I finally took the leap and got my own domain. I’ve been thinking about it for some time and took the plunge last week. Have I mentioned how frustrated I get by technology? I don’t know all the lingo and have (painstakingly) worked through getting this site up. I managed up to a point and then I had to get an IT company involved. When the help forums started talking about moving folders, copying folders and ensuring that subfolders are backed up, I realised that I need help!
It ended well – and here we are! The only thing I still would have liked on my blog is a WordPress ‘follow’ button and a WordPress ‘Like’ button. Perhaps I’ll get there in the end.
Fertility treatment at Tygerberg Fertility Clinic
With the move to my own domain, I haven’t had the chance to post an update on where we are as far as the fertility treatment goes… So here it is!
After looking over our file and the information we had submitted by email, Dr Thabo Matsaseng gave us an appointment on Friday, 22 April. At this appointment KB would undergo a biopsy of the testes to ascertain whether or not there are viable ‘swimmers’.
On 22 April we arrived at Tygerberg Hospital around 9am and it was quiet. On our last visit there were people and children everywhere. When we asked why is was so quiet, we were told that they only do the biopsy procedures on Fridays and only book 3 per Friday.
Dr Matsaseng is such a nice guy. He introduced himself simply as Thabo (no “Dr” or formal reference). He was welcoming and casual, setting us at ease. He was especially considerate of how KB might be feeling, because guys are apparently a bit weirded out by another man… um… “manhandling” them. I don’t feel weird when I have a papsmear? Wait, I take that back, it almost sounds like I’m OK with it, I’m not. A papsmear is not pleasant, but I’m not weirded out by the fact that my GP (a woman) has done it a number of times.
Anyway, Dr M was lovely and cracked a couple of jokes. He introduced us to Gerhard, an intern, who would be assisting him. Dr M made small talk in a kind way, he was pretty much telling KB, “Look, I get it. It’s probably not cool for you that I’m a guy and you’re a guy, and here I am all up in your junk. And that’s OK. I’m here to help you.”
KB was an absolute trooper. He took it all in stride and remained calm and collected. I on the other hand struggled not to gag or freak out at the amount of injections and blood.
I’m not going to lie, the biopsy was quite traumatising for me (and for KB, of course). I was in the room when it was performed and had to look away a lot of the time. In a nutshell (Haha… see what I did there? Nut.Shell…?!) Anyway, there were numerous injections into the testes, a scalpel, surgical scissors, lots of sterile swabs, gauze, and sutures (+/- 7 or 8) involved. There were 3 (medical) people in the room: Dr M, Gerhard and a lovely lady from the lab waiting to whisk KB’s specimen to the lab for testing before freezing it asap, plus me.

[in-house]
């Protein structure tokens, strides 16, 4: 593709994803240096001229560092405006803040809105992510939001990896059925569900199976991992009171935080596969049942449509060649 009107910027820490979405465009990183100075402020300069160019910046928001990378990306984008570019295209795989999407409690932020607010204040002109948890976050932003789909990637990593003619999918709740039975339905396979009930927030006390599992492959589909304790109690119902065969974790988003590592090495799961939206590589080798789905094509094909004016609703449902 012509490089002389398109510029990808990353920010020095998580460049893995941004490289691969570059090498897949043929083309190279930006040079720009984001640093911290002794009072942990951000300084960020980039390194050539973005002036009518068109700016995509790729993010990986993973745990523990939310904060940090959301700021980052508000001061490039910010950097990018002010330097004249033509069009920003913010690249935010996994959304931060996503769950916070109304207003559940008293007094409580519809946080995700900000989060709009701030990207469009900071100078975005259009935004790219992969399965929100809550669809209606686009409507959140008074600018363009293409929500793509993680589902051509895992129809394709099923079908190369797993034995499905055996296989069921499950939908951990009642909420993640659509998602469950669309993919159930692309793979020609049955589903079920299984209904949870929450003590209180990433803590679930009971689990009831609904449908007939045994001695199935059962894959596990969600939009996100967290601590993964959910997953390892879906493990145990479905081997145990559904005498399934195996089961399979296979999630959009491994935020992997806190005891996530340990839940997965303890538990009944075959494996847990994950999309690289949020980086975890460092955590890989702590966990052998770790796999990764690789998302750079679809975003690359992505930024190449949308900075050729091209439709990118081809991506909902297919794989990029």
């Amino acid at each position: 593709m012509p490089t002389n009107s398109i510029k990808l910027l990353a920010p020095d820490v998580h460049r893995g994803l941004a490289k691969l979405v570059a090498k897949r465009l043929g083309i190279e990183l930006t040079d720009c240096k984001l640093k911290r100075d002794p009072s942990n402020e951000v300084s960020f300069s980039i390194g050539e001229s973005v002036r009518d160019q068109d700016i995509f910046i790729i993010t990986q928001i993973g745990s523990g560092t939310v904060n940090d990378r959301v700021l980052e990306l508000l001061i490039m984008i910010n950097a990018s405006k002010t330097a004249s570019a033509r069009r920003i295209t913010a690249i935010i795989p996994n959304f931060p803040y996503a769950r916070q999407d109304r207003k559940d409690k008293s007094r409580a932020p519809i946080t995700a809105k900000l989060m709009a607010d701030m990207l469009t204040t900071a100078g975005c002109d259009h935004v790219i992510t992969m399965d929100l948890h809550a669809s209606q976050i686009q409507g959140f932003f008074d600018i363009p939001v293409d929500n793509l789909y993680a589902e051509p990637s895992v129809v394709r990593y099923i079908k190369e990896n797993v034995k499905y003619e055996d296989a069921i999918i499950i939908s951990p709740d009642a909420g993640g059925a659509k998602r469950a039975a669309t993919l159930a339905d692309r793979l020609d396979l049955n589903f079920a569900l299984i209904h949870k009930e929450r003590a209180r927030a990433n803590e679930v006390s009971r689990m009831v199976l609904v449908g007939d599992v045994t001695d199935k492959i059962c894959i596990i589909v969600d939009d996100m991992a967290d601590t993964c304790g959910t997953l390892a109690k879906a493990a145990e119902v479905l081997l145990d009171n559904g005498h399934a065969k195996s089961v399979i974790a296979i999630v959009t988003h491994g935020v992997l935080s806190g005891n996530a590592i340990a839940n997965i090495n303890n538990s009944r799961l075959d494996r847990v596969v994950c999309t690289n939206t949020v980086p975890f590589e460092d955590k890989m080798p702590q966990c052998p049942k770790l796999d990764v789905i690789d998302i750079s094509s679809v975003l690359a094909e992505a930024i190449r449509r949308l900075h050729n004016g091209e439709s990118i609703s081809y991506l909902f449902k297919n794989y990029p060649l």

Have a plan
When all was said and done, KB had to sign a form giving instruction on what to do with his specimen in the event of his death before we completed the procedure. You have a few choices:
- Destroy the specimen
- Donate it to science for research purposes
- Donate it to a fertility programme as a donor
- Cede it to your partner/spouse to decide
Tip: Before you start fertility treatment, give some thought to what you would like to do with your specimen. We were a bit blindsided by the question, but eventually decided that I should get the rights to it. So if KB dies, I get the rights to his sperm, if nothing else.
It’s looking good!
The lab tested the sample while KB was being stitched up – according to them, it’s a great sample! Thankfully it’s good, otherwise KB would have to undergo this procedure again if I understand it correctly. The next steps (when we are ready to proceed) are to contact Dr M on the first day of my cycle – then we get a script for hormone injections. The injections will over stimulate my ovaries to produce a number of eggs. They will harvest the eggs on a specific day in my cycle. They then use KB’s swimmers to manually fertilise my eggs and from there once the embryos are growing and viable, they decide how many to implant.
Truth? I am completely overwhelmed by what is still to come. The process is different to how we envisioned the whole thing going down, but it is what it is. I am also concerned about a multiple birth – which is not really something we’re aiming for (although my mom’s dad was a twin, so I assume it is actually possible to a small degree that I could bear twins through natural conception?). Dr M and Gerhard assured us that they do the embryo transfer as responsibly as possible to avoid a multiple pregnancy.
For now, we’ll have to wait until after my exams mid-June before we think about going ahead. I’m not sure if I am grateful for or disappointed by the delay?
(Update: I am currently pregnant with my daughter after successful fertility treatment with Dr Thabo Matsaseng at Tygerberg Fertility Clinic in May 2017. Read all my fertility-related posts here. And you’ll find all my pregnancy-related posts here.)
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